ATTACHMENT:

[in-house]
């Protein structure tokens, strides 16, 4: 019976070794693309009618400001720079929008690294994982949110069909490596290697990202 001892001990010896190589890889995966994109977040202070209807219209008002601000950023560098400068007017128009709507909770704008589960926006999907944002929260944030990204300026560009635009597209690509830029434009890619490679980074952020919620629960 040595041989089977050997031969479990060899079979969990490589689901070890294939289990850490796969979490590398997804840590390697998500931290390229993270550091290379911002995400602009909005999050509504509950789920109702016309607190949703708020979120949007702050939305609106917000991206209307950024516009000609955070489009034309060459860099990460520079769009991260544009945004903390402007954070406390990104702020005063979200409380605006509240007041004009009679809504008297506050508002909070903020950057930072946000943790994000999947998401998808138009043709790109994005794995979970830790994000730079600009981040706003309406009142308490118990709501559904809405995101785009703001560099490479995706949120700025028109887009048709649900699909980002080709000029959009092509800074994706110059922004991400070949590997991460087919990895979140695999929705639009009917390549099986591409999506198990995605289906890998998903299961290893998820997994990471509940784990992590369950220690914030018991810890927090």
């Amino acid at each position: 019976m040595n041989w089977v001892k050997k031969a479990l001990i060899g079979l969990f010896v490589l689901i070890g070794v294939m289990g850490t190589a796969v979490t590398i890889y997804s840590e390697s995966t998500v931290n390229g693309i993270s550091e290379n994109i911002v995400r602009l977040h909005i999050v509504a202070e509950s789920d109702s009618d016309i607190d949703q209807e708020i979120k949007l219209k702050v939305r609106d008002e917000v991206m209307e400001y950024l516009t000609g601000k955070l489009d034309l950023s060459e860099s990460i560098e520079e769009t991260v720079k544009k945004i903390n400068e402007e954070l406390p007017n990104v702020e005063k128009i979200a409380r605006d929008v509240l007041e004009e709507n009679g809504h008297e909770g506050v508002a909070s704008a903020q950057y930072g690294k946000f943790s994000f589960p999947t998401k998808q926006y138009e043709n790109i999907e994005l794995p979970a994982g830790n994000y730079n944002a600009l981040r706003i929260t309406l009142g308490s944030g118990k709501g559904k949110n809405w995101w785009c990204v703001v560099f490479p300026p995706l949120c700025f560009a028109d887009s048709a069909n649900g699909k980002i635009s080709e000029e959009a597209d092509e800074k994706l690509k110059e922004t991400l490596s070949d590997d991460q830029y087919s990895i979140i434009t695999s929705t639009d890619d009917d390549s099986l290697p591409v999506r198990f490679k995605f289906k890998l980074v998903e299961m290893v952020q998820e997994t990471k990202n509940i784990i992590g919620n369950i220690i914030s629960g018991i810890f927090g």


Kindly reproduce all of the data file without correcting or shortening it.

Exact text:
[in-house]
């Protein structure tokens, strides 16, 4: 019976070794693309009618400001720079929008690294994982949110069909490596290697990202 001892001990010896190589890889995966994109977040202070209807219209008002601000950023560098400068007017128009709507909770704008589960926006999907944002929260944030990204300026560009635009597209690509830029434009890619490679980074952020919620629960 040595041989089977050997031969479990060899079979969990490589689901070890294939289990850490796969979490590398997804840590390697998500931290390229993270550091290379911002995400602009909005999050509504509950789920109702016309607190949703708020979120949007702050939305609106917000991206209307950024516009000609955070489009034309060459860099990460520079769009991260544009945004903390402007954070406390990104702020005063979200409380605006509240007041004009009679809504008297506050508002909070903020950057930072946000943790994000999947998401998808138009043709790109994005794995979970830790994000730079600009981040706003309406009142308490118990709501559904809405995101785009703001560099490479995706949120700025028109887009048709649900699909980002080709000029959009092509800074994706110059922004991400070949590997991460087919990895979140695999929705639009009917390549099986591409999506198990995605289906890998998903299961290893998820997994990471509940784990992590369950220690914030018991810890927090």
């Amino acid at each position: 019976m040595n041989w089977v001892k050997k031969a479990l001990i060899g079979l969990f010896v490589l689901i070890g070794v294939m289990g850490t190589a796969v979490t590398i890889y997804s840590e390697s995966t998500v931290n390229g693309i993270s550091e290379n994109i911002v995400r602009l977040h909005i999050v509504a202070e509950s789920d109702s009618d016309i607190d949703q209807e708020i979120k949007l219209k702050v939305r609106d008002e917000v991206m209307e400001y950024l516009t000609g601000k955070l489009d034309l950023s060459e860099s990460i560098e520079e769009t991260v720079k544009k945004i903390n400068e402007e954070l406390p007017n990104v702020e005063k128009i979200a409380r605006d929008v509240l007041e004009e709507n009679g809504h008297e909770g506050v508002a909070s704008a903020q950057y930072g690294k946000f943790s994000f589960p999947t998401k998808q926006y138009e043709n790109i999907e994005l794995p979970a994982g830790n994000y730079n944002a600009l981040r706003i929260t309406l009142g308490s944030g118990k709501g559904k949110n809405w995101w785009c990204v703001v560099f490479p300026p995706l949120c700025f560009a028109d887009s048709a069909n649900g699909k980002i635009s080709e000029e959009a597209d092509e800074k994706l690509k110059e922004t991400l490596s070949d590997d991460q830029y087919s990895i979140i434009t695999s929705t639009d890619d009917d390549s099986l290697p591409v999506r198990f490679k995605f289906k890998l980074v998903e299961m290893v952020q998820e997994t990471k990202n509940i784990i992590g919620n369950i220690i914030s629960g018991i810890f927090g």